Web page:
He adds: "It is very dangerous to claim the moral high ground claiming we know what God is doing."

At these times the God question is never far away. It is like a megaphone shouting to us - think about your mortality as a human being

Professor Lennox as a young man at Cambridge struck up a friendship with CS Lewis who he describes as a "tremendous mentor to me" and as one who helped him reject the demands of the scientist who wanted him to give up his belief in God.

"I have not known what it was like to be an atheist as an adult like Lewis who only became a Christian in later life. However his understanding of the Christian message and his articulation of it was tremendous."

Professor Lennox's faith was grounded in his Armagh home. His father owned a large general store in the city, employing around 30/40 people.

"My parents were Christian and they made a wonderful impression on me. They were Christian without being sectarian. In those days there was a lot of sectarianism in society. My father employed Catholics and Protestants - it may have cost him some trade - and when I asked him why he told me that all people were made in the image of God. That was a hugely important message to me.

"My parents did not push Christianity down my throat and, indeed, encouraged me to understand other worldviews. I owe them a tremendous debt."

Not only is his Christian faith well grounded but it is also steadfast.

In his latest book he recalls how some years ago he was rushed to hospital with severe chest pains. He was told to say goodbye to his wife Sally. He is in no doubt that the swift medical intervention prevented him having a massive heart attack which would probably have killed him.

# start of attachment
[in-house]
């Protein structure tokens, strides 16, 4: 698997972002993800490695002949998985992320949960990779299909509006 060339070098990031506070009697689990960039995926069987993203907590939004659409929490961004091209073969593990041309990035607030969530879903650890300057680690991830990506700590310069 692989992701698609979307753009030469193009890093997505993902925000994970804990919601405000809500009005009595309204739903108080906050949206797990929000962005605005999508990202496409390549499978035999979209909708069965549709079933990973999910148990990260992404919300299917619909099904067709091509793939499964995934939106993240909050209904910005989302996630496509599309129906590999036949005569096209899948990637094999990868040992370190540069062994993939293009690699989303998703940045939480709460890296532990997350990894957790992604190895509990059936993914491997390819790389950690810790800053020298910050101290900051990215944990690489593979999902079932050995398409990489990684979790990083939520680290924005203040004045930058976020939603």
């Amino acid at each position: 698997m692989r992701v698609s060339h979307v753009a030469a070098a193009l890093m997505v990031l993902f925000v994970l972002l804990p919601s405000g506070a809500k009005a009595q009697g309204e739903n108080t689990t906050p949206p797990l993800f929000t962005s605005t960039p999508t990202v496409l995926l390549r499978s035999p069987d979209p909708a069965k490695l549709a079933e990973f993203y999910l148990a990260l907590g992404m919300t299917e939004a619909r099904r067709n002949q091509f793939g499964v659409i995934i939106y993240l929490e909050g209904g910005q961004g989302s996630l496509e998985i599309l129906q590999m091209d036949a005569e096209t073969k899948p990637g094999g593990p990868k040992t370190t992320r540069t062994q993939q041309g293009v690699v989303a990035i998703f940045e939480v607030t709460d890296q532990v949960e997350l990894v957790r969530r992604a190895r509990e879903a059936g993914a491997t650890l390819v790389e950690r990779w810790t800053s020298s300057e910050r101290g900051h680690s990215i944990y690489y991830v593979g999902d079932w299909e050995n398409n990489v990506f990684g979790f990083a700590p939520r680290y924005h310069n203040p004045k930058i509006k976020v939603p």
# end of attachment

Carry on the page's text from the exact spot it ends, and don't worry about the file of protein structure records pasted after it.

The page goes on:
Around the same time his sister's 22-year-old daughter, who had just very recently been married, died from a brain tumour.

Did that shake his faith? "The more important question is did it shake my sister's faith or the girl's husband's faith? The answer is no. At this stage of my life I have sorted out certain things in the sense that I know I will die one day - it could even be in this pandemic - but what preparations have I made for death and its aftermath?

"People often ask me if I doubt. I spent my entire life making my faith in God open to questioning including hostile questioning. That is what has led me to hold the convictions I have at the moment. I have been doing that for over 50 years. Of course problems of suffering and evil are the hardest questions any of us face.